For what you said regarding repertoire, yes, I did "rush" through a lot of the intermediate repertoire, but it's not like I didn't learn it at a reasonable level of competency. The orchestra directors from my local middle schools and high school all advised me and helped me with those pieces, so I had some professional advice.

Mary Ellen,
I have UNT down on my list of possible options already. I'm definitely planing to audition for it sort of as a safety school (but not really because I would be happy attending there irregardless of my apathy towards Texas in general.)
My teacher isn't a high school student, I decided not to take lessons from the aforementioned High School student at the advice of the people on here (including you). Despite the fact that she is extremely competent (she placed quite high in the All State Orchestras and made NYO2), she doesn't have the experience necessary to teach violin. As I stated previously, the colleges I am considering are more realistic than the ones I mentioned in my previous thread.
What would be considered reasonably high SAT scores? 1400-1500? On the Practice SAT I scored a 1460, and although that doesn't say much for how my actual SAT scores are, is that a reasonable goal for the actual SAT?

Everyone,
Sorry for the short responses, I'm kind of in a hurry, but thank you for all of the advice you've given me, it's really helped a lot.

July 30, 2022, 2:59 PM · Hello!

In regards to the recording, I currently do not have anything prepared to record, so do you guys have any suggestions for something I could record that would show what you guys need to see in order to give you an idea of what my technique is like?

I was looking at schools, and WIU appeals to me as a possible school for me to get my Undergrad degree. I spoke with the Associate Violin Professor there over email, and judging by the information I got, I think I'd have a pretty decent shot at getting in there. The tuition is cheaper than even some in state schools, and their academic requirements aren't nearly as high as some of the other lower tier music schools. What do you guys think of WIU School of Music?

Susan,
Thank you for the idea of making a spreadsheet! I started doing that and it's helping the planning process for possible audition pieces immensely. Also, thank you for the piece suggestions! Which movements from the Partitas would be appropriate? For the Mozart Sonatas, would the first movement of said sonata be preferred? Or does the particular movement not matter much?

Andrew,
I have looked at state community colleges, and I am considering a couple, but if possible, I'd rather not stay in Texas.

Rebecca,
My long terms goals are to hopefully graduate with a degree in Violin Performance, get into a relatively competent Symphony Orchestra, and possible teach students on the side. I know that isn't very in depth, but I'm in a bit of a rush right now, and I'll elaborate later if I have time.

Paul,
You're right in assuming that my performance of these pieces was not immaculate. It was far from that in fact. The most I can say is that for the pieces I performed at my school's Solo and Ensemble Contest (Mozart 4 Movement 1 with the Cadenza by Herrmann, Bach A Minor Movement 1, and a few others) I received a Superior rating from the judges. I know that doesn't say much, but it's all I can use to describe the level of performance I gave.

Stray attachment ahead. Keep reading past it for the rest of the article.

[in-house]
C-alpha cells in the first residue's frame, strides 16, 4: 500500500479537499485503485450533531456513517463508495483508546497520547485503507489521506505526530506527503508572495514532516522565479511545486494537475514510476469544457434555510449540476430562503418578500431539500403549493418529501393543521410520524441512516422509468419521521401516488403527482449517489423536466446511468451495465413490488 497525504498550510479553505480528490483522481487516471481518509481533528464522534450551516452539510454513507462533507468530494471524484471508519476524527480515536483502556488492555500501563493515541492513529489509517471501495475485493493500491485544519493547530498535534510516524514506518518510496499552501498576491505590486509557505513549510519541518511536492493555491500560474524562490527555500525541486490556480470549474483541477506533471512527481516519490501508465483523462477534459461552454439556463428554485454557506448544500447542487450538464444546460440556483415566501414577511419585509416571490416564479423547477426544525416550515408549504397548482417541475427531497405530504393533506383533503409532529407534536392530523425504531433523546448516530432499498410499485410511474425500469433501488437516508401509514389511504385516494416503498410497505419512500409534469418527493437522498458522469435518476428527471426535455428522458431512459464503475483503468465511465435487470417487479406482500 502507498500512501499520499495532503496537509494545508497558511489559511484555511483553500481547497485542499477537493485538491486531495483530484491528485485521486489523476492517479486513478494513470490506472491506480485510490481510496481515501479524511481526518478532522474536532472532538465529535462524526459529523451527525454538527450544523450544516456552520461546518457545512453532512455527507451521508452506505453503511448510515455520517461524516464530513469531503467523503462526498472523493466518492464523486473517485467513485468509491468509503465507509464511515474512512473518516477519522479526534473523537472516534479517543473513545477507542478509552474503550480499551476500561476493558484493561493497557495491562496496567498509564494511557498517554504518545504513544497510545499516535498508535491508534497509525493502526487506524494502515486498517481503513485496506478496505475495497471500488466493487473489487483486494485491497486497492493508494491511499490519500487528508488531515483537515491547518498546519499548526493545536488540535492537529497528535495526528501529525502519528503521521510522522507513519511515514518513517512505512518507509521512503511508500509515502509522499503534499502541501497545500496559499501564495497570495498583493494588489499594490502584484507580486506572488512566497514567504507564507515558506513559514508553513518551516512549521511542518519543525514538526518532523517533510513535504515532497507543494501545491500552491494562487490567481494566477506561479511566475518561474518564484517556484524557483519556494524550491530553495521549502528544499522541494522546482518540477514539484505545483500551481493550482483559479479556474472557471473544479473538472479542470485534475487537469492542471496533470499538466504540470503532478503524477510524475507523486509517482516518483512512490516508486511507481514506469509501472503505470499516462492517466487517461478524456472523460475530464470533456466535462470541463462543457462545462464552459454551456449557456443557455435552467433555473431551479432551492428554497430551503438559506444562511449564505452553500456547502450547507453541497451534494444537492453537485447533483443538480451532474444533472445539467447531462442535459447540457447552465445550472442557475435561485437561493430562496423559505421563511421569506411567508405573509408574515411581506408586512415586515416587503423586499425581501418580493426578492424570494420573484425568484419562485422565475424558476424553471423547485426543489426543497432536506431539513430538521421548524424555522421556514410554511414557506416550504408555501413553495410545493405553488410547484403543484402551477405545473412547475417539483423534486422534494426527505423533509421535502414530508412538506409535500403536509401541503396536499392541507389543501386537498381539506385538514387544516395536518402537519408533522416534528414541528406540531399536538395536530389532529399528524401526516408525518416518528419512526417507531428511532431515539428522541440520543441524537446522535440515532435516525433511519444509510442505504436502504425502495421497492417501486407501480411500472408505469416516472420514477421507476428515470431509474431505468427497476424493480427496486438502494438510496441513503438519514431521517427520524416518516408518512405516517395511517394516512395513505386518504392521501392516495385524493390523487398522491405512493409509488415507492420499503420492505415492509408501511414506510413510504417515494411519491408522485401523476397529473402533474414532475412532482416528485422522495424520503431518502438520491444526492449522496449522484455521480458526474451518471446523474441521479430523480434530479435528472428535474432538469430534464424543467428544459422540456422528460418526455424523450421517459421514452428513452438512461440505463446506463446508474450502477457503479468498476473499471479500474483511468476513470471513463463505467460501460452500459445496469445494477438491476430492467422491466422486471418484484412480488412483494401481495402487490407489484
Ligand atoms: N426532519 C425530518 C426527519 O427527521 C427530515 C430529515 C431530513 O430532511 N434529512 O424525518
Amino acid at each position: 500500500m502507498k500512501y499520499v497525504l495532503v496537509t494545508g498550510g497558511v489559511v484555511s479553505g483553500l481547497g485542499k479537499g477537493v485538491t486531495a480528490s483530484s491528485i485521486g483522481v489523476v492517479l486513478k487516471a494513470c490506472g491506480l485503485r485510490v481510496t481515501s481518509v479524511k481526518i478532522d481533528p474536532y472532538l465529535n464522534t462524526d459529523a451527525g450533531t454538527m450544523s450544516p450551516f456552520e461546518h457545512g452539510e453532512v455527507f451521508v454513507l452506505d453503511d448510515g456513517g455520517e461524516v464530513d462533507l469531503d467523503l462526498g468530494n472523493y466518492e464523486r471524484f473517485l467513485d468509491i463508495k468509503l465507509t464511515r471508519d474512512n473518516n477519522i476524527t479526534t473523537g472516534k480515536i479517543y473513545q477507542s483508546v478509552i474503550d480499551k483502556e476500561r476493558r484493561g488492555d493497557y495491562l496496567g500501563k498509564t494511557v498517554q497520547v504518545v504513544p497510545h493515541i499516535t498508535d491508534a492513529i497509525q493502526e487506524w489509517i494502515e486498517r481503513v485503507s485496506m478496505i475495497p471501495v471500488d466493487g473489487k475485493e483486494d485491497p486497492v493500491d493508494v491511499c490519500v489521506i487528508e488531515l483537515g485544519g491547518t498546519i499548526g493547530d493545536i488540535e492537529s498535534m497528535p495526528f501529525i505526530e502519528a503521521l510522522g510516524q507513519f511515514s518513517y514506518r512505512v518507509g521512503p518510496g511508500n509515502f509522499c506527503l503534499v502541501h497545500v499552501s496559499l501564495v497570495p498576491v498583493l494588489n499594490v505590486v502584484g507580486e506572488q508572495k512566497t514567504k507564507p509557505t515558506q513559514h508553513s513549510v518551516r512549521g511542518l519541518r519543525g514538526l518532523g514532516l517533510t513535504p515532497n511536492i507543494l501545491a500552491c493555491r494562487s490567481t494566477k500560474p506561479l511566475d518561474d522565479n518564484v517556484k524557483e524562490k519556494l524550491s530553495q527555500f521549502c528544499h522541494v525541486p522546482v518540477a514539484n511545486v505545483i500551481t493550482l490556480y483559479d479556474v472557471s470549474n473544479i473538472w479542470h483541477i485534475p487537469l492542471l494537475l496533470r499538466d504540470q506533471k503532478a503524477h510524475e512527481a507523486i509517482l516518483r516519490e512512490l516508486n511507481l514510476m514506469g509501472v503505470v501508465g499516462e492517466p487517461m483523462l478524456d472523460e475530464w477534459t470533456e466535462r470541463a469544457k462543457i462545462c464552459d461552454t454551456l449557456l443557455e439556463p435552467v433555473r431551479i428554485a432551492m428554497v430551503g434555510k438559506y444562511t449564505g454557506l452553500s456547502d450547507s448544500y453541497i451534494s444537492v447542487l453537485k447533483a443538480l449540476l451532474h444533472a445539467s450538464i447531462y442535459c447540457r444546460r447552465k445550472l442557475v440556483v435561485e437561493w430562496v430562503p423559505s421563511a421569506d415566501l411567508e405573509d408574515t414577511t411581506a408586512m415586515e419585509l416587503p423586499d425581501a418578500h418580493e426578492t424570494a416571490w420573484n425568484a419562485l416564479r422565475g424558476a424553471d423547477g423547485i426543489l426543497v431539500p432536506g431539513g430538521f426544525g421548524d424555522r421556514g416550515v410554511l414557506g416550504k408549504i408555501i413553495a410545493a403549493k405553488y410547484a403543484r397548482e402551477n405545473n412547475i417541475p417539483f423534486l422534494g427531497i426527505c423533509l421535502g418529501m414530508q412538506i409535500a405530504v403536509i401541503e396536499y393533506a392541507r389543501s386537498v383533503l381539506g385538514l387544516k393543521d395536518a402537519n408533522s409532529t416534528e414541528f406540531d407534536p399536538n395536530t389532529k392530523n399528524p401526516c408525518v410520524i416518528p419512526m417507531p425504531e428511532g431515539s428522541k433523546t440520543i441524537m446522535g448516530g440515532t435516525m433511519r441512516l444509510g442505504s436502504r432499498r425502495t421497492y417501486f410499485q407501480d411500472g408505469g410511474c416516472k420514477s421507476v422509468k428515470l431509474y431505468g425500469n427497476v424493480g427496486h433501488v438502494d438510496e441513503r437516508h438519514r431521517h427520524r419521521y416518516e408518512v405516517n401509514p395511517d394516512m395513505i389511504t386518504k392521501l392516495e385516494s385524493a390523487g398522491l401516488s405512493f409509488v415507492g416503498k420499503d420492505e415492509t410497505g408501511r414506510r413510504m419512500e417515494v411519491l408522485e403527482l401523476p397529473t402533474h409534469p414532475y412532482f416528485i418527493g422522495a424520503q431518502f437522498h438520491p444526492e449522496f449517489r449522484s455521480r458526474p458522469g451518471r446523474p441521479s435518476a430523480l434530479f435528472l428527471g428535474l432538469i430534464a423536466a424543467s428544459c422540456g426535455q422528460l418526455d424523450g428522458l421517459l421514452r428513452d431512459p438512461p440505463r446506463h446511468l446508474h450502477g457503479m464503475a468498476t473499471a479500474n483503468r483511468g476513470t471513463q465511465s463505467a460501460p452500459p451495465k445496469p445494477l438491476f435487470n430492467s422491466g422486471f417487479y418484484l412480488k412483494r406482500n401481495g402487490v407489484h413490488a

As for the pieces you suggested, I believe I have adequate time to learn them, provided I continue to have access to the practice rooms at my school outside of school hours.

Lydia,
Yes, I was able to increase my practice time, and yes, my parents are more supportive of me doing a career in music. They still don't fully understand why I want to do it, but they are helping me more than they were during the time of the last thread.
For what you said regarding repertoire, yes, I did "rush" through a lot of the intermediate repertoire, but it's not like I didn't learn it at a reasonable level of competency. The orchestra directors from my local middle schools and high school all advised me and helped me with those pieces, so I had some professional advice.

Mary Ellen,
I have UNT down on my list of possible options already. I'm definitely planing to audition for it sort of as a safety school (but not really because I would be happy attending there irregardless of my apathy towards Texas in general.)
My teacher isn't a high school student, I decided not to take lessons from the aforementioned High School student at the advice of the people on here (including you). Despite the fact that she is extremely competent (she placed quite high in the All State Orchestras and made NYO2), she doesn't have the experience necessary to teach violin. As I stated previously, the colleges I am considering are more realistic than the ones I mentioned in my previous thread.
What would be considered reasonably high SAT scores? 1400-1500? On the Practice SAT I scored a 1460, and although that doesn't say much for how my actual SAT scores are, is that a reasonable goal for the actual SAT?

Everyone,